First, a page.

Sean Sherman might be one of the few chefs who find much of what they need for cooking on the side of the road.
The South Dakota-born cook finds everything from cedar to birch sap on the side of roads and uses them to prepare the indigenous dishes for which he is becoming famous.
“It’s really like the healthiest food on the entire planet,” he said. “Everything’s been made from scratch.”
Sherman, an Oglala Lakota, has become known as the Sioux Chef and now owns a catering business and food truck called the Tatanka Truck (tatanka is Lakota for buffalo) in the Minneapolis and St. Paul area.
He has been cooking in Minnesota, South Dakota and Montana for the past 27 years and most recently began researching indigenous foods and cooking techniques. His studies have taken him to the Crow tribes in Wyoming and Montana, to his native Oglala Sioux Tribe in South Dakota and to the Ojibwe and Dakota tribes of Minnesota and Wisconsin.
He specializes in precolonial Native cuisine and generally eschews the more stereotypical Native foods such as frybread and Indian tacos. He said he prefers to prepare indigenous tacos that feature a corn and bean cake as the base and meats such as turkey, bison and walleye as the main ingredient.
He also has begun producing granola bars made from wild rice, corn, sunflower seeds and honey.
Sherman presented his cooking techniques and philosophy to nearly 40 students Wednesday who are attending the fifth annual Sovereign Native Youth Leadership Academy at Doane College in Crete. The Nebraska Commission on Indian Affairs hosts the academy and sponsored Sherman’s visit this week.
Before treating the students to a Native meal, Sherman described the ingredients he uses in his dishes and how he learned about traditional indigenous cuisine.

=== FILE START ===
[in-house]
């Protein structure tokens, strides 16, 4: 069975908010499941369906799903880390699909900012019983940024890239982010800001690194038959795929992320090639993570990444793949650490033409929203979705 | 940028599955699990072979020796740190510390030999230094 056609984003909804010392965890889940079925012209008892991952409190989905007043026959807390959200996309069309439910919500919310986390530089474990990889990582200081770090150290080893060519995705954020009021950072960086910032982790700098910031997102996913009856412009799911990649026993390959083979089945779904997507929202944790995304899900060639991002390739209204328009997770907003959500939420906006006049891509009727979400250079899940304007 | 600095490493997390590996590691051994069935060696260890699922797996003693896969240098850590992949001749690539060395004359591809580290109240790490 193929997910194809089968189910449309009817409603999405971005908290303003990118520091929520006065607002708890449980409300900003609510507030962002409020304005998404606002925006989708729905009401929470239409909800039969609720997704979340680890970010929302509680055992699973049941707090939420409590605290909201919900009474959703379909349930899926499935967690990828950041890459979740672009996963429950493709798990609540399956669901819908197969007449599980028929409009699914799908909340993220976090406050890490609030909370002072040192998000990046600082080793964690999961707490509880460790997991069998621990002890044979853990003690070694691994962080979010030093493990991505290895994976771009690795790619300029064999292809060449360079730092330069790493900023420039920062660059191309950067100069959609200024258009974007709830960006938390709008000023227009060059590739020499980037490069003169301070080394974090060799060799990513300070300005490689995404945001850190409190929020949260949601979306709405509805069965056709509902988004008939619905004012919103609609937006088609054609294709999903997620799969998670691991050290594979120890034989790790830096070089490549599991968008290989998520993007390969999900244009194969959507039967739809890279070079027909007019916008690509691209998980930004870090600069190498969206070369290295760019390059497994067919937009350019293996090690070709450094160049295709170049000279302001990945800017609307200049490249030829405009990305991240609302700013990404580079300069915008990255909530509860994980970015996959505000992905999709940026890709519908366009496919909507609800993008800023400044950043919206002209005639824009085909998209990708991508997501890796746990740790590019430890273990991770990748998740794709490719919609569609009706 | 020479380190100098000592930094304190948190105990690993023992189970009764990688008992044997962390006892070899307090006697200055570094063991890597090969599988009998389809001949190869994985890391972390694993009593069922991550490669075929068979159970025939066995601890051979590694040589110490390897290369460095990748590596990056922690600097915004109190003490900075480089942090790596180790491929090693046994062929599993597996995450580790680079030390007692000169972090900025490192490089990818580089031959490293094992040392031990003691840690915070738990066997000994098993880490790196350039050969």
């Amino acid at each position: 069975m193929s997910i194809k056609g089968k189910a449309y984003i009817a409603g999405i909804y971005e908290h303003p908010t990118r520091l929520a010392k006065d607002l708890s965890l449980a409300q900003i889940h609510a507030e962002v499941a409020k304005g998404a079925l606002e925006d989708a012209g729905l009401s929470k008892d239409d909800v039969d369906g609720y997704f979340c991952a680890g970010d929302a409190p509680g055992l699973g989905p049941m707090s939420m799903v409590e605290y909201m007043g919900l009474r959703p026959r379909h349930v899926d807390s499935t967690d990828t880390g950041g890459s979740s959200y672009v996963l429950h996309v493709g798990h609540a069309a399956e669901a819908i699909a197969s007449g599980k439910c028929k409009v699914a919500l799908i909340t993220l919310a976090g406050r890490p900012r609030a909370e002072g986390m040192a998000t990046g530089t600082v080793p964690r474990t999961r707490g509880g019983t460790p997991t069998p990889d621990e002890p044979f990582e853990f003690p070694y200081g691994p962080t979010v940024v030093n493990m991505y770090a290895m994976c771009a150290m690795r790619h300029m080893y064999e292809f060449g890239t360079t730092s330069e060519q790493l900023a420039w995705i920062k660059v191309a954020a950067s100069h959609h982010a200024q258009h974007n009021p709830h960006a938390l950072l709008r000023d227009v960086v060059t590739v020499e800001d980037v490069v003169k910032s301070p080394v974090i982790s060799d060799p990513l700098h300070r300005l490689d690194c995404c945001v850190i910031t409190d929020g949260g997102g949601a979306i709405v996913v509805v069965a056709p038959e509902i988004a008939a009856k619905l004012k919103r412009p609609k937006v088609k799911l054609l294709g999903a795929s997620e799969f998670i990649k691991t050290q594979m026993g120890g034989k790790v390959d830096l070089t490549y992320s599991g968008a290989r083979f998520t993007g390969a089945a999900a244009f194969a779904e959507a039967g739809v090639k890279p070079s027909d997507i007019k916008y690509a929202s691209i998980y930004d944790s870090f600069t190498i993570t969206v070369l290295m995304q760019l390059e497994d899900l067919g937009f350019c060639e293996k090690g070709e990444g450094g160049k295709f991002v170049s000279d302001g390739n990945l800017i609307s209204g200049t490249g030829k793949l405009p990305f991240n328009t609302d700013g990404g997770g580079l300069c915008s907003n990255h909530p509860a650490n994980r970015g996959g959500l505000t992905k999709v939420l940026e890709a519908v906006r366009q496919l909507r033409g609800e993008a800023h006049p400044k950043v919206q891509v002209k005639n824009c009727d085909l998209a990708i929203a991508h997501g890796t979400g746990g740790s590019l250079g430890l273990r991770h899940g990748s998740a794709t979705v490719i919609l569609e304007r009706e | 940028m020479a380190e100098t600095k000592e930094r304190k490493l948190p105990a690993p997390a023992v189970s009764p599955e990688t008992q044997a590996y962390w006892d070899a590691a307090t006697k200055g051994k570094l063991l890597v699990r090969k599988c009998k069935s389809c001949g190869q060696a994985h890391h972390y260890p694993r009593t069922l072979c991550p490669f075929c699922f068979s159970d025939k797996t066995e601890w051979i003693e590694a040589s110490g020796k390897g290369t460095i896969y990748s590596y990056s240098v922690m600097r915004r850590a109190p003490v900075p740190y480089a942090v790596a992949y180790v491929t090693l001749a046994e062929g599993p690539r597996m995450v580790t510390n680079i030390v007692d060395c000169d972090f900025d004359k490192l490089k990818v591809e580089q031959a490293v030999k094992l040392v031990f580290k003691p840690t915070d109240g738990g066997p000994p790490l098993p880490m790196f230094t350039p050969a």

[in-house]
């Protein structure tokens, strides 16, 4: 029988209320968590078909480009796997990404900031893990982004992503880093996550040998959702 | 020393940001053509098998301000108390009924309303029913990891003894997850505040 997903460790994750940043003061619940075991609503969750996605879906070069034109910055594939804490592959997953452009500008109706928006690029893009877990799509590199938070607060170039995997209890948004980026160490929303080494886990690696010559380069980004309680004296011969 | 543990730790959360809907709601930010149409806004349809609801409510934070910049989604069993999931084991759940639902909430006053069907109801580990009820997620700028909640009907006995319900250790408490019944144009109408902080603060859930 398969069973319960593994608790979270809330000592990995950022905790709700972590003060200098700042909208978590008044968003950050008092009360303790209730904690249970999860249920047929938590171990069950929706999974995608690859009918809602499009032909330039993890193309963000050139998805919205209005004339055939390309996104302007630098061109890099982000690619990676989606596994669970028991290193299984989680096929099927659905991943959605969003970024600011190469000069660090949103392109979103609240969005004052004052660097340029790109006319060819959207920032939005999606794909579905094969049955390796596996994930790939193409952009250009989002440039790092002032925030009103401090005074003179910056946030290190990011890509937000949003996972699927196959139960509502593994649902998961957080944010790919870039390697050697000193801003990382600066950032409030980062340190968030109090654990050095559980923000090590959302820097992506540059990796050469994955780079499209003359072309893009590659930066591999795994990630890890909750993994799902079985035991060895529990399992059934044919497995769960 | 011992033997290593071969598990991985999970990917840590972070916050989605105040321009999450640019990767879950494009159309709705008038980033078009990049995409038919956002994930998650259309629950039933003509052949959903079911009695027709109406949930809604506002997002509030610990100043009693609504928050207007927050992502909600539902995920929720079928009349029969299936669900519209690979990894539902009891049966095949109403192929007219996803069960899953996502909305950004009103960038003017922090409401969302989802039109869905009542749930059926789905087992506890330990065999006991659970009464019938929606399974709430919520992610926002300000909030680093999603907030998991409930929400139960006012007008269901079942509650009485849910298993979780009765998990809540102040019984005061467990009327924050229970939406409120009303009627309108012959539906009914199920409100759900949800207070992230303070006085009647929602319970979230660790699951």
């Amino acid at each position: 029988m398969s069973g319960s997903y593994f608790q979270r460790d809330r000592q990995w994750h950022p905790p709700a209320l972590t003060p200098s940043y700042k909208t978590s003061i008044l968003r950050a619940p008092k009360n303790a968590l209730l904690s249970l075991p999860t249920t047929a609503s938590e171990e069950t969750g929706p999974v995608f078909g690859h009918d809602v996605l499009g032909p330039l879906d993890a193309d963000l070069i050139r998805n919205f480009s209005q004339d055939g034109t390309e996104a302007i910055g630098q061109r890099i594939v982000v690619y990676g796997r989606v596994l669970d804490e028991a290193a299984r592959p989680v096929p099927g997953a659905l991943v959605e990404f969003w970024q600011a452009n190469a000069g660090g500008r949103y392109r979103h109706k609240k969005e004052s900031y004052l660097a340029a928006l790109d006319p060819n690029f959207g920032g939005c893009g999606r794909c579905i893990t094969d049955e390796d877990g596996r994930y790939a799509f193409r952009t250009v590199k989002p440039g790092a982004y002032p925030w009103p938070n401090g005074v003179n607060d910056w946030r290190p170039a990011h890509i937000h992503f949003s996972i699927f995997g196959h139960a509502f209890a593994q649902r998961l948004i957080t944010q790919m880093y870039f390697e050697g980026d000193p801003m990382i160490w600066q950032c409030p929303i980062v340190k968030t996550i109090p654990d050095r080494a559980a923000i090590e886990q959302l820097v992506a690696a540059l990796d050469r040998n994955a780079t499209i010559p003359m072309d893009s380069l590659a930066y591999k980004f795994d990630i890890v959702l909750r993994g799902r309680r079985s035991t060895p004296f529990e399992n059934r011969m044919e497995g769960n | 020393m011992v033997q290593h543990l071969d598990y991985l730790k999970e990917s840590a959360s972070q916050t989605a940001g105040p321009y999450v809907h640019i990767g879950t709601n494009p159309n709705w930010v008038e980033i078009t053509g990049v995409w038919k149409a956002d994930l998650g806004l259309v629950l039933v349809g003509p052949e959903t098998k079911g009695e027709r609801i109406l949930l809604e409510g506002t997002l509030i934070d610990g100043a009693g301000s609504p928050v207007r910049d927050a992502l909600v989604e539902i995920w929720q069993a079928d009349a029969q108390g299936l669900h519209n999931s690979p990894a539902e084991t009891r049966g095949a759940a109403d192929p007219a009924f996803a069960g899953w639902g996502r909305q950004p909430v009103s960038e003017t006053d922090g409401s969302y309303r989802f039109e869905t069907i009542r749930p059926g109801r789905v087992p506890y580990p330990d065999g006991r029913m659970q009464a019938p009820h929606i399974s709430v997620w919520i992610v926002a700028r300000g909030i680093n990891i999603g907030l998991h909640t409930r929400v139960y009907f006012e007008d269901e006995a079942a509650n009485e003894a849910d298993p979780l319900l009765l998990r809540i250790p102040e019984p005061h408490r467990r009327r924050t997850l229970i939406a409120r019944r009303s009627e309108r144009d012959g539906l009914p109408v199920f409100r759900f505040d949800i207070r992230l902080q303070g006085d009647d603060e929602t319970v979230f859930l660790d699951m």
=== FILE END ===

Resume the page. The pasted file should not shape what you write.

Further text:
“That took a lot of study, because there weren’t that many books out there,” he said.
He said he was able to find a handful of books written about traditional Native foods and cooking techniques. He said it was especially difficult, but rewarding, to discover substitutes for many of the salts, sugars and dairy products that have become so popular in modern American fare.
He said he uses maple and birch syrup to replace sugars in his foods. He said the foods he prepares are much healthier than fast food, because they are lower in fats, salt and sugars.
“It’s really hard on your system to eat that high-sugar diet,” he said.
For his meal Wednesday, Sherman prepared smoked bean and mushroom soup, wild rice and apples and cranberry dressing, cedar tea and a dessert made from sunflowers.
He said he’s been fortunate to have found a way to combine his people’s culture and history with his chosen profession.
“This has been my most rewarding food to prepare,” he said. “It’s really reconnecting me to the earth right around me and my history.”